Grand Central Station, New York, January 4, 1996.
Meet me in Grand Central, Edie thought bitterly, grabbing Joey's collar and pulling him out of another stream of people rushing by on their way to wherever they were going. Brilliant idea--take the place that's the synonym for "someplace really, really busy" and say, "Hey, let's meet there."
But that was Roland. Her brother had always been--
Joey looked up with an impish grin. He'd been full of beans ever since they'd gotten on the train in Boston, and now he'd twisted out of her grasp again.
"Come on, Mommy!" he said. "Look!"
Edie rubbed her head and followed him toward the news stand, where he seemed to be headed, reaching out and grabbing him back. "Joey, look, if we're going to be spending time with Uncle Ro, we can't spend all of our money while we're waiting here. You don't need the comic books."
"But I'm BORED!"
"Do you want Mommy to make up a story for you? Something about Batman?"
"Fine, who do you like?"
"I just wanna look."
"And I just said no. When I say no, I mean it. Now, come on." She peered through the crowd and saw what looked like a big enough space against the wall to put down a suitcase and sit both of them down on it for a long talk about who got to be in charge and when. "We're going over there." She pointed.
"But I don't want to."
"That wasn't a request."
She took his hand firmly, squared her shoulders, and started to push her way through the crowd. She could hear every accent on the planet, she thought, and at least half a dozen languages. The man beside her said something in Arabic to someone beside him, but they were already gone before she heard a reply. Someone with an Irish brogue was complaining about the heat in the pack.
"...y mama dice..."
"...so I told Greenblatt that..."
"...course he was late getting off the LEI..."
She pushed past a group of men who looked like bankers. A knot of role-players--or at least she guessed they were; they wore the kind of cloaks Ro and his friends wore when they geeked out with a dozen bags of dice--had gathered close to the blank spot where she'd meant to sit down.
"...muß ein Taxi finden..."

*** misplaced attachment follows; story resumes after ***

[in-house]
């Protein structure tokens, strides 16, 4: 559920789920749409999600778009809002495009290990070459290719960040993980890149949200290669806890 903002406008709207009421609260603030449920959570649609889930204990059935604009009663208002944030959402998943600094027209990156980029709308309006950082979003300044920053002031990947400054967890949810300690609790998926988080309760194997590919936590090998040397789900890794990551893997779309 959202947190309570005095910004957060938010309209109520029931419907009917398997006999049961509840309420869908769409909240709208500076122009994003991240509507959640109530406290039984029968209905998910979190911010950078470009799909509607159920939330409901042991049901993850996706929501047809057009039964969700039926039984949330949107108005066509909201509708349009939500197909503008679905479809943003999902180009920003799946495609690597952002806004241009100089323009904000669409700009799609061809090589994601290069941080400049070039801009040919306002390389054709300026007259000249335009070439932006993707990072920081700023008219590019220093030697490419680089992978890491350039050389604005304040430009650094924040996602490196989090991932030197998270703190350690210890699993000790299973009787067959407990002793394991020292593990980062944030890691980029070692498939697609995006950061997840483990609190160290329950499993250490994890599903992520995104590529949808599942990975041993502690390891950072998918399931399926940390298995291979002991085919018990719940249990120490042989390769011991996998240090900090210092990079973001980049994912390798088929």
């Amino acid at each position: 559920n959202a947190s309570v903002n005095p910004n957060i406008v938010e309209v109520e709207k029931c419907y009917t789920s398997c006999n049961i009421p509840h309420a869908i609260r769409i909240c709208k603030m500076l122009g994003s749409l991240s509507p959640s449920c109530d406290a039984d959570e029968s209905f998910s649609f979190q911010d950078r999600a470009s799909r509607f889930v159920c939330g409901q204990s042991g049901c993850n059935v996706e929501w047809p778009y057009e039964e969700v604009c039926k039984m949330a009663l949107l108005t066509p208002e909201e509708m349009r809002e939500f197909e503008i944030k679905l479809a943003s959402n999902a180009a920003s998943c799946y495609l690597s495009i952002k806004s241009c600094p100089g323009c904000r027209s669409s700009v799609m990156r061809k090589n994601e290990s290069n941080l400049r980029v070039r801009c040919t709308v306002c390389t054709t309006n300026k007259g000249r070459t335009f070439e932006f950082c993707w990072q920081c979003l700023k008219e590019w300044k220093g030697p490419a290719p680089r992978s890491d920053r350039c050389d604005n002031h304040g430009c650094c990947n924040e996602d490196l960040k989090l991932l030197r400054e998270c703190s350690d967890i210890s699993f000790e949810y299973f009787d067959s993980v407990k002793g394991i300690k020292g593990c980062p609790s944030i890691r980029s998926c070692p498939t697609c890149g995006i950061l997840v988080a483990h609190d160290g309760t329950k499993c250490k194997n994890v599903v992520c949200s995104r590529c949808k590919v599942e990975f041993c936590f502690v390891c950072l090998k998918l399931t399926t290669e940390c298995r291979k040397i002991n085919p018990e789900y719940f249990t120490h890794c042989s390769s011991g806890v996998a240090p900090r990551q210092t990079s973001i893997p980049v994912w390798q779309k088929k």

"...aqui por um fim de semana..."
A bulb blew out overhead and people looked up with annoyed, impatient looks. Edie had time to think it was a very odd bulb--it had a kind of green trace to it when it blew. But she couldn't find a darkened spot on the ceiling, and now Joey was pulling her through the crowd, toward the role players. The were finally clear, and the river of people was running steadily again.
"Aw, shoot!" Joey said. "They're gone."
"Sweetie, they're probably going somewhere."
"To sit around and eat junk food and pretend to throw fireballs at dragons." She maneuvered the suitcase around. One of the role-players was still around, sitting quietly against the wall.
Joey, of course, noticed her. "Hey," he said, reaching over and poking her arm. "Great cloak. My uncle Ro has one."
"Joey," Edie said, "leave the lady alone." She looked up self-consiously, an expression she'd perfected over the last six years of parenting an uncontrollably social son. "I'm so--" She frowned. Sleeping or not, the role-playing girl hadn't even shifted when Joey poked her in the arm.
Edie tugged Joey's arm gently and put herself between him and what she thought with a very sinking feeling was a body.
"Miss?" she said, and gently pulled up the hood of the cloak.
The woman fell over sideways, sprawling on the dirty floor.
"No I.D. on the victim," the uniform said before Lennie's coffee even hit the back of his throat. "No purse, nothing. Lady who found her said there were a bunch of other freaks around just before."
"Oh, wait 'til you see."
Lennie bent under the crime scene tape, where Rey was already crouched beside the body. He looked up. "Hey, Lennie," he said. "Take a look. She doesn't even look hurt."
"Are we sure it's a homicide?"
"M.E.'s going to take her in, but she was in the middle of a bunch a people when she died, and they all left. I don't know about you, but if someone dies right beside me, the only reason I'd leave was if I killed him."
"Can I help with anything?" someone said at the edge of the crowd, with a very strong English accent.
Lennie rolled his eyes and stood up. The man was looking on with an expression of deep concern. He was a bald black man in a sharp suit--a sharp bright red suit--wearing an earring. Lennie shook his head at the suit. "I think we got it under control."
The man held up a badge. "Kingsley Shacklebolt, London police."
"You're a little out of your jurisdiction."
Shacklebolt seemed to consider this a bit too long, and Lennie put the name first on his list of very interesting people. "I'm on holiday," he said. "I heard the people around her speaking before they disappeared. I believe it may not be out of my jurisdiction."
"Yeah, well, crimes that happen in New York are ours, no matter how they pronounce 'em. We'll call you if we need help with an I.D." He turned and went back to the body. "Have we got anything?"
"Well, the witness--Edie Vines--said there's a gaming conference nearby. Her brother's going to it. She thinks our vic might have been headed there. Costumes. Once the M.E. clears the scene, we should probably head over and see if anyone recognizes her."
"Oh, great," Lennie said. "Murders and nerds and tourists. Oh, my."